GLENGARRA Mountain Lodge is buzzing with life again as nature lovers find their way back to this scenic wildlife haven – thanks to ongoing restoration work by local volunteers!
We put on our sensible footwear and packed a picnic at the weekend to attend an open day hosted by Burncourt Community Council at the Co Tipperary shooting lodge-turned-hostel, which has lain empty in recent years.
The event had two purposes – firstly, to show the public how far the community had come in fixing the potentially devastating damage caused by vandals and thieves, and secondly, to remind us all that support was needed for the work still to be done.
Glengarra Mountain Lodge
I had recently blogged about my long-time love for Glengarra, and about my horror at seeing the damage done to the lodge during a series of night-time attacks by unscrupulous people. The blog also mentioned the work being done by local residents to try and undo the damage and give the lodge a purposeful future.
Our girls, Ava (11) and Becca (8) have been visiting this Coillte-owned forest since before they were born – during both pregnancies I would waddle around one of the loop walks with my husband or a sister in tow for as long as possible!
And they were both very upset when we came upon the vandalised lodge just a couple of years ago – that kind of violence is incomprehensible to small kids. So, it was lovely to return with them on Sunday to see the repaired roof and replaced windows.
Work in progress
I chatted to people involved in the project as the girls explored the inside of the building – which still requires investment and work – while tucking into the buns offered to visitors. It was their first time beyond the red front door, and although I used to be a hardened hack I hung back, and they were the ones who did the brazen investigating, combing every single room, in that way only children (and possibly veteran burglars) can do.
They were amazed by the circular main room, which would originally have been used as a place to relax at the end of a day’s shooting, and in later years by backpackers who would unwind and chat with fellow travellers.
Despite its wounded appearance – damp stains, stripped walls and faded paint – there’s still a sense of life (past and future) in the room. If that sounds a bit daft, I’m not going to apologise, because I think that anyone who stood there for a moment would sense that this building has more to give both the community and anyone who visits in the future.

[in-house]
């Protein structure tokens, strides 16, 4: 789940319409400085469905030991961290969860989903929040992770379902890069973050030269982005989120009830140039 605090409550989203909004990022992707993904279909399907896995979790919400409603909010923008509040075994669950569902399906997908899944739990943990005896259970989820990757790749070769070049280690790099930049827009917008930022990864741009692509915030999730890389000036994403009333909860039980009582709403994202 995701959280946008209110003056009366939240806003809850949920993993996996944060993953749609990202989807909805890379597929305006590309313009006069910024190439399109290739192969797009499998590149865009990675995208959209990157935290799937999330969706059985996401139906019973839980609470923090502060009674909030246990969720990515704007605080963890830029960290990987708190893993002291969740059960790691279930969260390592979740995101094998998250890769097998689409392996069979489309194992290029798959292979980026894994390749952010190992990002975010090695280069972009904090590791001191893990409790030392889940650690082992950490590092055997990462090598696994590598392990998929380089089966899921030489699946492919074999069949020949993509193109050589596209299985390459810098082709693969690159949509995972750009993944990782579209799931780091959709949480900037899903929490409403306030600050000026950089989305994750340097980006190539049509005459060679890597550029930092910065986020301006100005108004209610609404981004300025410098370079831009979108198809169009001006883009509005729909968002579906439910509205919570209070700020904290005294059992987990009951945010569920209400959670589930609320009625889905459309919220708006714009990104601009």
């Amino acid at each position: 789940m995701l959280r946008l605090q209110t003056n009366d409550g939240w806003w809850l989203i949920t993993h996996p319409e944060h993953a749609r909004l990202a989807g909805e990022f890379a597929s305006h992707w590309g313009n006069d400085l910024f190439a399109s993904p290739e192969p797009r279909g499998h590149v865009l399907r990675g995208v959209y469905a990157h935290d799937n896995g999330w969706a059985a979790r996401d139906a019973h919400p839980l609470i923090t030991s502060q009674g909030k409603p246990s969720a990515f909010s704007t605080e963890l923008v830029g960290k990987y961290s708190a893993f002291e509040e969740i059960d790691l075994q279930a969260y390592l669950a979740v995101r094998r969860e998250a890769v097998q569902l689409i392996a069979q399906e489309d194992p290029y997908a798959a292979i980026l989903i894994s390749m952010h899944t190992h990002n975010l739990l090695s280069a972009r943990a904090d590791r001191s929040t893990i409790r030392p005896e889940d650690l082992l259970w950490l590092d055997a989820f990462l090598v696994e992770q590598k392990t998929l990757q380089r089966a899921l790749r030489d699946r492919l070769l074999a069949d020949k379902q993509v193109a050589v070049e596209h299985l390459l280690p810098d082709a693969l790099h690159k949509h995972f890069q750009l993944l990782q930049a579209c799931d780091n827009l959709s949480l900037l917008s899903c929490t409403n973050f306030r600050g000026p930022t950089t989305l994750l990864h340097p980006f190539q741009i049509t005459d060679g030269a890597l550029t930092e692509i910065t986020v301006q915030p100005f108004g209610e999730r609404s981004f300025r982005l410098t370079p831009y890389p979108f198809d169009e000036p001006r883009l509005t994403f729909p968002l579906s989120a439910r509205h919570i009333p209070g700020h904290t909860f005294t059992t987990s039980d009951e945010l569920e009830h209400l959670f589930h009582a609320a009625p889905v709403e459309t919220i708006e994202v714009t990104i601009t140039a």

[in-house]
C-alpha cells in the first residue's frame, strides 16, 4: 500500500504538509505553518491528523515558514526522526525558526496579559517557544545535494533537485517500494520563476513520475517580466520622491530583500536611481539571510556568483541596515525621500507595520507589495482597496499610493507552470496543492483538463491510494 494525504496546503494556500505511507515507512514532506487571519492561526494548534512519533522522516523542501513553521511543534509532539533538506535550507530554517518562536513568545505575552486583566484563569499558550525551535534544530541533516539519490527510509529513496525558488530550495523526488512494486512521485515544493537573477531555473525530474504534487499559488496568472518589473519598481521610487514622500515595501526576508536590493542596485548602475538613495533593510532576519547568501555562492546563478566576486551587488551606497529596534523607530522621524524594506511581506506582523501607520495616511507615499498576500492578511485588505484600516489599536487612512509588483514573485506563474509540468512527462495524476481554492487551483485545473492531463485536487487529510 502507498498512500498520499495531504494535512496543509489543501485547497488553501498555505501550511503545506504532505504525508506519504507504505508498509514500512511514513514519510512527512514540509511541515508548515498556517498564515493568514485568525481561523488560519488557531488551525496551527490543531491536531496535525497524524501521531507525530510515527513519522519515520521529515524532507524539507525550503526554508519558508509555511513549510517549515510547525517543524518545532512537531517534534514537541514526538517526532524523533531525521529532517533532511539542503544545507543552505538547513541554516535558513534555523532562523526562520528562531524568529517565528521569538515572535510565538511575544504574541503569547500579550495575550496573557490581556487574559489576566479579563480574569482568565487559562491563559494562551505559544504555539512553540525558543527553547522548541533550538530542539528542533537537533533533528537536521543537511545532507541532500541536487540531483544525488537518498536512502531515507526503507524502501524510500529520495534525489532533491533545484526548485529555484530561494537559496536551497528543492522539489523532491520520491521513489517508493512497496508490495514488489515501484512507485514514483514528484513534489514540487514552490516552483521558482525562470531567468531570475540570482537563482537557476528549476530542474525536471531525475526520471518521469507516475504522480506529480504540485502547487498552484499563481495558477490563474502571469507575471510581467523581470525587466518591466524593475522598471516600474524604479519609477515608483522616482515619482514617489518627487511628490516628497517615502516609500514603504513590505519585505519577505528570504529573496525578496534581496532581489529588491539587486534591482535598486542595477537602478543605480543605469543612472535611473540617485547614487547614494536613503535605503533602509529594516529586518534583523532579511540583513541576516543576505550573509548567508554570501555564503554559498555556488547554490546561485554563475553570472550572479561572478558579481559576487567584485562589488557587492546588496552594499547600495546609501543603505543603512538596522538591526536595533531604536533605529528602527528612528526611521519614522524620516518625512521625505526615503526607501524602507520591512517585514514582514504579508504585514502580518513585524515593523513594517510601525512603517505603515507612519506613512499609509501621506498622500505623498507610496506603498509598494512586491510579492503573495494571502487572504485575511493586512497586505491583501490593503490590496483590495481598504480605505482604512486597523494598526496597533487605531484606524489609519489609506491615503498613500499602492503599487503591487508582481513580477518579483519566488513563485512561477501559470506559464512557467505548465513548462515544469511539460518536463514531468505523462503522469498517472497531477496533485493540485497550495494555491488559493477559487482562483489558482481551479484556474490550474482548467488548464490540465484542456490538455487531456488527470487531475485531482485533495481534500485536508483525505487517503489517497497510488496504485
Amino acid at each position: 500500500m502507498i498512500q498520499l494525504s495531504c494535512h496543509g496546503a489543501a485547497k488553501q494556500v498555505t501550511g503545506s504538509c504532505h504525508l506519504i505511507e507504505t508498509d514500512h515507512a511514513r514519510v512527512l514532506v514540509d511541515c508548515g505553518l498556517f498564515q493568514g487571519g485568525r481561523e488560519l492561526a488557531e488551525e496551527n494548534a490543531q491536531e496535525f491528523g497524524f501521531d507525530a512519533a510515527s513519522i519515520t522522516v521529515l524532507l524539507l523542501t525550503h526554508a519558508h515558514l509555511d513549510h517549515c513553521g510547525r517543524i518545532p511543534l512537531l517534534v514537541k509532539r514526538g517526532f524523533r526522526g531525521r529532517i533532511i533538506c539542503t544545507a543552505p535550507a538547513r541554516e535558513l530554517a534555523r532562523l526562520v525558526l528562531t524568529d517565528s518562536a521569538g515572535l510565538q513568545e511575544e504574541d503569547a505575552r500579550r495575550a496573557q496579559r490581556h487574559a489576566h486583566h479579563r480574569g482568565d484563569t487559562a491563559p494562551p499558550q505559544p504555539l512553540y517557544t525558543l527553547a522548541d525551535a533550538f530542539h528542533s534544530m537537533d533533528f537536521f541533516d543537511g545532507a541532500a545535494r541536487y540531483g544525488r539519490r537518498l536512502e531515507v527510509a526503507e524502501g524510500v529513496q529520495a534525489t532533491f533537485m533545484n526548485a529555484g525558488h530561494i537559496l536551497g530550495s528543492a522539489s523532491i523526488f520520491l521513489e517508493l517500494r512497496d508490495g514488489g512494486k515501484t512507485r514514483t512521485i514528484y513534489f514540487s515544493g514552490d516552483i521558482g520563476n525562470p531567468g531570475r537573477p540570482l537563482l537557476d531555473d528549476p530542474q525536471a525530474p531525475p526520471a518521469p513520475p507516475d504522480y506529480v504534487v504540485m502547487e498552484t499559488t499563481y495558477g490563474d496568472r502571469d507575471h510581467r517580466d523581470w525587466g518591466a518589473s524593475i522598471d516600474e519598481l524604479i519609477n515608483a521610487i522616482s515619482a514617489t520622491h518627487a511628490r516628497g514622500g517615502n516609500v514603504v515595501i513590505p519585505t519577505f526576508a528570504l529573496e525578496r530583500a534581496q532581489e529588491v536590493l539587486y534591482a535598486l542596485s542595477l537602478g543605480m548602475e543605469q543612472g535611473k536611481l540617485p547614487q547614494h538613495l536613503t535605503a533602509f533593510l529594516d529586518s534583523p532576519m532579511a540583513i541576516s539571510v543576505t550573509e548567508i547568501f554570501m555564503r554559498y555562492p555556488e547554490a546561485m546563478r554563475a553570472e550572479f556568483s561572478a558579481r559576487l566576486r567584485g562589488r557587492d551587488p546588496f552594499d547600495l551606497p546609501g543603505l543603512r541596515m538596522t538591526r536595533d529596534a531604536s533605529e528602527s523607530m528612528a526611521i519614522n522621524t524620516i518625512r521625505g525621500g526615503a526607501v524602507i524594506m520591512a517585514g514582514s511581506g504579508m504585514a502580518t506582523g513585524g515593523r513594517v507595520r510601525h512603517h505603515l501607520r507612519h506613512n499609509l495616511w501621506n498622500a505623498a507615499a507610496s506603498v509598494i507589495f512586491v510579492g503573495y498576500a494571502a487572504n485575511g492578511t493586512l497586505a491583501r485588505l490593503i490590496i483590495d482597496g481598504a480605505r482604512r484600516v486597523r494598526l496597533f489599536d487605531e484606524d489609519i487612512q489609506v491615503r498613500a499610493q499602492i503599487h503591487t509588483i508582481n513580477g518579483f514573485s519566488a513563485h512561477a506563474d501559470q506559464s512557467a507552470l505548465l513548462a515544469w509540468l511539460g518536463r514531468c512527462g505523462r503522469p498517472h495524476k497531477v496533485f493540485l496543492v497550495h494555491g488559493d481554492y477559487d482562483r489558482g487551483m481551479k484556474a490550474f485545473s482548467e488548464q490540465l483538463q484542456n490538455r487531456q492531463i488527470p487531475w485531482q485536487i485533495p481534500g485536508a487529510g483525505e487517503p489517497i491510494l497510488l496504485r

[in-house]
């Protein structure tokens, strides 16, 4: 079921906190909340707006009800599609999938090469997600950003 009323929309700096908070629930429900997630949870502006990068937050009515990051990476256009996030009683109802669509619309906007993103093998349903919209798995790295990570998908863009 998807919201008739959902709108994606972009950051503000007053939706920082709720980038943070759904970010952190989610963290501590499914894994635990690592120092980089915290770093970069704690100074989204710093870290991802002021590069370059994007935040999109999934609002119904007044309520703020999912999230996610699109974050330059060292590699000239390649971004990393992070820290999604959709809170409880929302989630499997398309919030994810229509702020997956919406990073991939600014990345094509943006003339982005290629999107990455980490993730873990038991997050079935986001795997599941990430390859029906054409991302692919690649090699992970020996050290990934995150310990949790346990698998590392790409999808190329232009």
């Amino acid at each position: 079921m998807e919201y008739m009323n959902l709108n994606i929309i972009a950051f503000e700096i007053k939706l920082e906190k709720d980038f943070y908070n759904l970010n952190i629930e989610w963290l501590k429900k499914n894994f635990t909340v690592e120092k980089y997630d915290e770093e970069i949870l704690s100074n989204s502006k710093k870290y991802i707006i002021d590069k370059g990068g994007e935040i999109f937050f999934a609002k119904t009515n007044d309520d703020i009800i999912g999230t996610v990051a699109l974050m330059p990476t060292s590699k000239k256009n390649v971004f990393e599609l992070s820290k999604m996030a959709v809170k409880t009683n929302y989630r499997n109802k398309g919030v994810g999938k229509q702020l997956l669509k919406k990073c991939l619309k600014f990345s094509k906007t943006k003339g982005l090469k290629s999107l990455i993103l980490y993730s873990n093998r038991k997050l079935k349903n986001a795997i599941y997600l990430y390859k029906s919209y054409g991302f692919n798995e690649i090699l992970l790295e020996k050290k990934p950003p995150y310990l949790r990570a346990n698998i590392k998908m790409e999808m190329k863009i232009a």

As children we would walk from the main car park up to the lodge with our parents, grumbling along about our tired legs and the fact that our mother worried we would get tonsillitis if she let us paddle in the river. When we reached our destination we would look across the river and see the parked cars, vans and bikes of the hostel residents.
For several years, the hostel had remained isolated and vulnerable after its closure, so it was grand to see life return, with people who had grown up visiting Glengarra returning with their children and grandchildren on as, thankfully, sunny afternoon.
Looping history and Glengarra memories
We didn’t stay terribly long at the hostel, having earlier crossed a bridge at the carpark, we had walked through the forest to the top road, had our picnic, and spent time at the girls’ favourite spot – not sure why a river flowing over a roadway is always the absolute pinnacle of their Glengarra experience, but there you have it – before arriving at the hostel.
On our way back, we completed a loop by taking the narrow pathway by the river in front of the hostel, crossing a wooden bridge, hiking up a wooded walk, and two styles later we were back on the top road, mainly listening to Ava’s birthday plans (she turns 11 at 3.40pm on July 6 but the celebrations seem to go on for the entire month!).
Before heading home, we visited my parents, where three generations chatted about Glengarra and the Mountain Lodge over Granny’s rhubarb tart and icecream.
Last night, I was thinking about our day, and what I might write today, and it occurred to me that our past can be something we gift to our children for the future – if we have the sense to cherish it.
You can keep informed about the community’s progress or find out how you can help by visiting the dedicated website.
If you have any memories of Glengarra and the Mountain Lodge I would love to hear them. You can get in touch, or follow me on Facebook and Twitter by visiting my blog here.